International appeal

An increasingly global outlook, supported by a bold international strategy, is helping to drive Edinburgh Napier University’s growth. The university now has more than 4,500 students studying its overseas programmes, through partnerships with institutions in Hong Kong, Singapore, China, Sri Lanka and India.

Edinburgh Napier has been present in Hong Kong for more than 20 years and its impact grows year-on-year. Already the UK’s largest higher education provider in the territory, more than 1,500 students graduated in 2015 alone.

In terms of world-leading research, Edinburgh Napier continues to make its mark, with the REF judging 54% of its research to be either world-class or internationally excellent in 2014. The assessment singled out particular strengths in Earth Systems and Environmental Sciences, where it was rated the top UK modern university for research impact. Taking into account research, knowledge exchange, as well as student and staff spending, Edinburgh Napier University generates in excess of £201.9m GVA and supports 2,897 jobs in the city economy.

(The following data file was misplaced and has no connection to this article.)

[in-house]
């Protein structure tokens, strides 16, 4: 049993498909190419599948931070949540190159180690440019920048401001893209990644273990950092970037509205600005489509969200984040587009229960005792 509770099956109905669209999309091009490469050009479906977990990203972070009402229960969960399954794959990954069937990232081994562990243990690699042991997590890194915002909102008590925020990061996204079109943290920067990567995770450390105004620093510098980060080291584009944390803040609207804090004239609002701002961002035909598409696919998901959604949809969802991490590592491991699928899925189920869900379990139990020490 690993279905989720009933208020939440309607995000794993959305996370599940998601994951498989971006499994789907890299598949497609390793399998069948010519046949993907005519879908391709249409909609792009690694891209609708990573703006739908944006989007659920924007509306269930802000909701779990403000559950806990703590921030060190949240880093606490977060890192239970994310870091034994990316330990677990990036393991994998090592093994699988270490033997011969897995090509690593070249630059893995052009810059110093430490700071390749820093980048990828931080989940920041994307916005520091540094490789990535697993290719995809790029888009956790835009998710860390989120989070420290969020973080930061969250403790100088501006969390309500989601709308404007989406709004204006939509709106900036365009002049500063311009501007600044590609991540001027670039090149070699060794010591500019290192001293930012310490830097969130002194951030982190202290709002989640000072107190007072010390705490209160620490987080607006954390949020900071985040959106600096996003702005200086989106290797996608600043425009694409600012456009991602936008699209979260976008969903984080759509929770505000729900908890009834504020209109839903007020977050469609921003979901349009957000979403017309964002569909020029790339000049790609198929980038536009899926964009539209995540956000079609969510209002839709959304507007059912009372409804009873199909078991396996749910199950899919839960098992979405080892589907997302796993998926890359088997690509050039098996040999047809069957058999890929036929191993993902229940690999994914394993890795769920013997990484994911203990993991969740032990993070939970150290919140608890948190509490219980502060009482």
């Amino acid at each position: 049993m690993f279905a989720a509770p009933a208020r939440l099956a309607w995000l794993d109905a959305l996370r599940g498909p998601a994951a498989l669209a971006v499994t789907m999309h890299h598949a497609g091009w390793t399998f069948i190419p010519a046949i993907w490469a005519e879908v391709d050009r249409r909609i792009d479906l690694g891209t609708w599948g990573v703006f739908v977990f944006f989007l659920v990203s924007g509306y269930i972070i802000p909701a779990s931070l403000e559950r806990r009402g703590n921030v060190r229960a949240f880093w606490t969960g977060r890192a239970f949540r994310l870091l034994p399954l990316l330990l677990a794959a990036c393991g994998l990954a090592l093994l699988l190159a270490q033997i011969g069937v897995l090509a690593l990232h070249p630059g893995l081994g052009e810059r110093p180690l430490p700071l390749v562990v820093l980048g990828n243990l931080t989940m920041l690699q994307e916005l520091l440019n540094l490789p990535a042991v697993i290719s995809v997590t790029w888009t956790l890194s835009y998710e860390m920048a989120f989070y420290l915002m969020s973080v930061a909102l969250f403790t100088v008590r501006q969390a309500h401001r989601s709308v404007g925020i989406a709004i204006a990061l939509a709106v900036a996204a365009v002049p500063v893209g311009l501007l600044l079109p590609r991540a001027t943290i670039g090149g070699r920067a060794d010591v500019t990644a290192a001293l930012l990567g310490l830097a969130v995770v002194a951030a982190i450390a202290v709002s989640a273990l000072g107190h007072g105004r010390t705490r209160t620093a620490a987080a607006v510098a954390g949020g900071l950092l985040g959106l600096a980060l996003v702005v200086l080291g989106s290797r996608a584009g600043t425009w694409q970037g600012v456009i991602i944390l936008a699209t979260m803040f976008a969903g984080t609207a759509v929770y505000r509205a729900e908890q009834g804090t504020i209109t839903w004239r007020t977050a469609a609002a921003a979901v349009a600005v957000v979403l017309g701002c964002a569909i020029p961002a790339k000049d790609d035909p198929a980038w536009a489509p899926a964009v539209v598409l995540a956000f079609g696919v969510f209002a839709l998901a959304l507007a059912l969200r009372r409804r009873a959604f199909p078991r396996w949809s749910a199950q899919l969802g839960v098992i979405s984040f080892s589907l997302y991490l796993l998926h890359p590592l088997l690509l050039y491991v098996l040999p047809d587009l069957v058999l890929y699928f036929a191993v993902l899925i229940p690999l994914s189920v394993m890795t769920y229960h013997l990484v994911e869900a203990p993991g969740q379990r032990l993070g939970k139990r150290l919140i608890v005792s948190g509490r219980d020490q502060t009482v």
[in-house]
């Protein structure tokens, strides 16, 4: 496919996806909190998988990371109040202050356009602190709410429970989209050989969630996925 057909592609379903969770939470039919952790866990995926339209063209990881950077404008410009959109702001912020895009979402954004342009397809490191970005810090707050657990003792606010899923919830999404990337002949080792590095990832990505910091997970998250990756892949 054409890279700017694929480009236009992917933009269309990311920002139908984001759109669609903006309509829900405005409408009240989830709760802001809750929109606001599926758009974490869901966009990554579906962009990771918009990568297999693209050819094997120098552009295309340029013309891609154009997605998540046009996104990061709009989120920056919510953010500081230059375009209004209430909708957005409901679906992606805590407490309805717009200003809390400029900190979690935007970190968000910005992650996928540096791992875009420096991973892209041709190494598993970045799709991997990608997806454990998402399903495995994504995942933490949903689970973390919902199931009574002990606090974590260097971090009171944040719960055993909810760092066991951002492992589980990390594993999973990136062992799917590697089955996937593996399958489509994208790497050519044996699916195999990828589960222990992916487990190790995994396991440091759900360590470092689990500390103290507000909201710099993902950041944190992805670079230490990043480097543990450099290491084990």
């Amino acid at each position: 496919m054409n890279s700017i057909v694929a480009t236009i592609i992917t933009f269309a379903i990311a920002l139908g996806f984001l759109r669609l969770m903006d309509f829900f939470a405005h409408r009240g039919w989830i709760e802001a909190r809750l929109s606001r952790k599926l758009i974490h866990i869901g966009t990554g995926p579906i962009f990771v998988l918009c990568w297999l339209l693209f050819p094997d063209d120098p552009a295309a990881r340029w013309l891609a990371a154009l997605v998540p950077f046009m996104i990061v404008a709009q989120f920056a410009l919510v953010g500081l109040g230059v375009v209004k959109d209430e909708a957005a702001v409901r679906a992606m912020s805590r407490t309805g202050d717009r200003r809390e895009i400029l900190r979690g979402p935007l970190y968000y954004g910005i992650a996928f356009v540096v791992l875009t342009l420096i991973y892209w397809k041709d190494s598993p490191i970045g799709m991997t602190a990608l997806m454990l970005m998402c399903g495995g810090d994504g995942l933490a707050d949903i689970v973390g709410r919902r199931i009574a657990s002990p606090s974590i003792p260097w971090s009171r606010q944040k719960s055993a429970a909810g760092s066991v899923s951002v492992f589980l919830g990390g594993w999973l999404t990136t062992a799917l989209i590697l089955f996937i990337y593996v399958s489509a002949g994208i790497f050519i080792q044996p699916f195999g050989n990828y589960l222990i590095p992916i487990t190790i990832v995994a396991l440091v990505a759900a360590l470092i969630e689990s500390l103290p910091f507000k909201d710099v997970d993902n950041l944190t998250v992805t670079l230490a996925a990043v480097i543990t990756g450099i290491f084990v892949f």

On the south-east side of Edinburgh, Queen Margaret University is Scotland’s first university to have an on-campus Business Gateway, highlighting the emphasis placed on business creation and innovation.

QMU moved up 49 places overall in the 2014 REF, taking it to 80th place in The Times’ rankings for research excellence in the UK. The Framework scored 58% of Queen Margaret’s research as either world-leading or internationally excellent, especially in relation to Speech and Language Sciences, where the University is ranked 2nd in the UK.

In terms of its international appeal, one in five of Queen Margaret’s students now comes from outside the EU, and it is also expanding its overseas programme offer, which already sees courses delivered in Greece, India, Nepal, Saudi Arabia and Singapore.

With 820 years of collective academic excellence to export to the world, Edinburgh enjoys a truly privileged position in the evolving story of academic globalisation and the commercialisation of world-class research and innovation. If he were still around today, Senator Moynihan would no doubt agree – a world-class city indeed.

For further information www.investinedinburgh.com